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The River is the Classroom

The Mississippi River flows just beyond the buildings on the University of Minnesota’s East Bank where my office is. Most days, as I have done throughout my 16 years here, I walk along the river to the classrooms where I teach. It would be hard to find a person on campus who doesn’t share a nostalgic fondness for the river as we glance at it, drive over it, and jog and bike across it. We are happy to claim the river under the bridges, across the…

One Water: A New Era in Water Management

Under the leadership of the US Water Alliance, a multi-sector coalition of leaders from more than 940 industry, government, and community organizations has joined forces to develop and advance practical solutions to the toughest water challenges facing our nation. As part of the “One Water for America” initiative, this diverse group collaborated to create the recently published One Water for America Policy Framework…

Review of Arts of Living on a Damaged Planet: Ghosts and Monsters of the Anthropocene

There is something quite embarrassing about reading a book in public that appears to be upside down. The collaborative piece of work known as Arts of Living on a Damaged Planet is separated into two parts: “Monsters and the Art of Living” and “Ghosts on a Damaged Planet.” The reader must physically turn the book upside down to get from one part to the other. On each cover’s bottom right corner, a hint of the other side’s cover is present…

Lab on the River – Snapshots of the St. Anthony Falls Laboratory

The St. Anthony Falls Laboratory (SAFL), which falls under the College of Science and Engineering at the University of Minnesota (UMN), is one of several historic buildings along the Minneapolis riverfront. Constructed in 1938 using funds from the Works Progress Administration (WPA), SAFL utilizes the 50-foot elevation drop over the St. Anthony Falls to bring water into the building for use in experiments and research of fluid dynamics…

Fields: The Transformation and Healing of the Whitewater Valley

They say hindsight is 20/20. Farmers of the past didn’t have information about environmentally friendly agricultural techniques. The farming techniques used today to reduce erosion and other negative environmental effects were developed as we learned from agriculturally derived disasters. Situated in the Whitewater River Valley less than 10 miles from the confluence with the Mississippi River, Beaver, Minnesota was one such town that suffered…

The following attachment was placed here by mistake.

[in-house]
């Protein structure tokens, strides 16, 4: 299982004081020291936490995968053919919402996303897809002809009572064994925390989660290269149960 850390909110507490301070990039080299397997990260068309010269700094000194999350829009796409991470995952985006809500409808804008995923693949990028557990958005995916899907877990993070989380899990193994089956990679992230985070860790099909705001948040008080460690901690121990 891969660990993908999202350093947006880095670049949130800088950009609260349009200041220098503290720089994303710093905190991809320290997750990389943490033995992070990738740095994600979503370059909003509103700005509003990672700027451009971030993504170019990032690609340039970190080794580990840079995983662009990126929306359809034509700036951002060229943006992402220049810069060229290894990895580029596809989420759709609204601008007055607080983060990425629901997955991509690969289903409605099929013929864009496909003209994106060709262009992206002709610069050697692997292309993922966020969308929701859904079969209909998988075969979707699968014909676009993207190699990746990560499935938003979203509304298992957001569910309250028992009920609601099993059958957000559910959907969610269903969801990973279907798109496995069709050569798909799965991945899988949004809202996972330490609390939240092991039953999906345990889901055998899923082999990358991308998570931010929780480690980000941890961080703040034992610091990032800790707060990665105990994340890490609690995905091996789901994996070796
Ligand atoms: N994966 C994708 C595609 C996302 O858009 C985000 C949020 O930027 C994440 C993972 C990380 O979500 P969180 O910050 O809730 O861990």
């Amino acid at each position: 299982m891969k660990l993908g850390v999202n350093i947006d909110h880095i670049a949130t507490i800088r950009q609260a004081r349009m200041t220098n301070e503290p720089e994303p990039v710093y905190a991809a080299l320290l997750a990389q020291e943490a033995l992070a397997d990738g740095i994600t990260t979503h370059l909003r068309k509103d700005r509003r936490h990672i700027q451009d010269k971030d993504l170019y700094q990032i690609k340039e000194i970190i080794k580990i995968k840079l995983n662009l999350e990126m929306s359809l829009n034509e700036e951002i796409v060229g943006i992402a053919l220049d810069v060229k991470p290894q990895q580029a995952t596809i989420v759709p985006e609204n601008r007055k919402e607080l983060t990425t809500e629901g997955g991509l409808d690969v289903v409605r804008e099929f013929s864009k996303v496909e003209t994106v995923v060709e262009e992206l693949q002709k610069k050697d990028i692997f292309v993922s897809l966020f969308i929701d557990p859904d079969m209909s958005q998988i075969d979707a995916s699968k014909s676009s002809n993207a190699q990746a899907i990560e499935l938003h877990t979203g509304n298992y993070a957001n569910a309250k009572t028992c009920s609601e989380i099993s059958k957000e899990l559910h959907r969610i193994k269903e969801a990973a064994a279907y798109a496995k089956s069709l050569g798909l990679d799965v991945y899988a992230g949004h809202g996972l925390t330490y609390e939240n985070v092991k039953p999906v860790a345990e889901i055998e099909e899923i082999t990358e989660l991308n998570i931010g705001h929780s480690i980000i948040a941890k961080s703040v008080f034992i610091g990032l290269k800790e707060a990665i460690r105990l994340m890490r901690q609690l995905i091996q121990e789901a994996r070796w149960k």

Water @ UMN Roundup

As the editors put this issue on “Water @ UMN” together, we realized that the breadth, complexity, and variety of water-related work at the University of Minnesota could never be encompassed in a few articles. Accordingly, we sent a prompt out as widely as we could, asking water scholars to tell us, in a few paragraphs, what it was about their work that they were most excited about. The short pieces that follow contain some of their responses…

Water @ UMN Roundup

As the editors put this issue on “Water @ UMN” together, we realized that the breadth, complexity, and variety of water-related work at the University of Minnesota could never be encompassed in a few articles. Accordingly, we sent a prompt out as widely as we could, asking water scholars to tell us, in a few paragraphs, what it was about their work that they were most excited about. The short pieces that follow contain some of their responses…

Water @ UMN Roundup

As the editors put this issue on “Water @ UMN” together, we realized that the breadth, complexity, and variety of water-related work at the University of Minnesota could never be encompassed in a few articles. Accordingly, we sent a prompt out as widely as we could, asking water scholars to tell us, in a few paragraphs, what it was about their work that they were most excited about. The short pieces that follow contain some of their responses…

Eyes on Large Lakes

“A lake is a landscape’s most beautiful and expressive feature. It is Earth’s eye; looking into which the beholder measures the depth of his own nature.” So said H.D. Thoreau in Walden, conjuring an image of human eyes peering intently into Earth’s eyes, and learning something profound in the process. Indeed, who among us hasn’t gazed into one of these watery eyes of Earth, into a lake’s mysterious depths, and had their souls stirred, their curiosity piqued?…

The Future of Agriculture in a Water-Rich State

In 1920, Minnesota held 2.4 million people and 132,744 farms. Corn production was near 100 million bushels per year. By 1929, 18.5 million acres were under cultivation. Nearly 100 years later, the state has 5.4 million people, 74,500 farms, and 26 million acres of farmland. Annual production of corn is about 1.5 billion bushels and soybean is about 380 million bushels. Over that century, agricultural technology and infrastructure changed profoundly…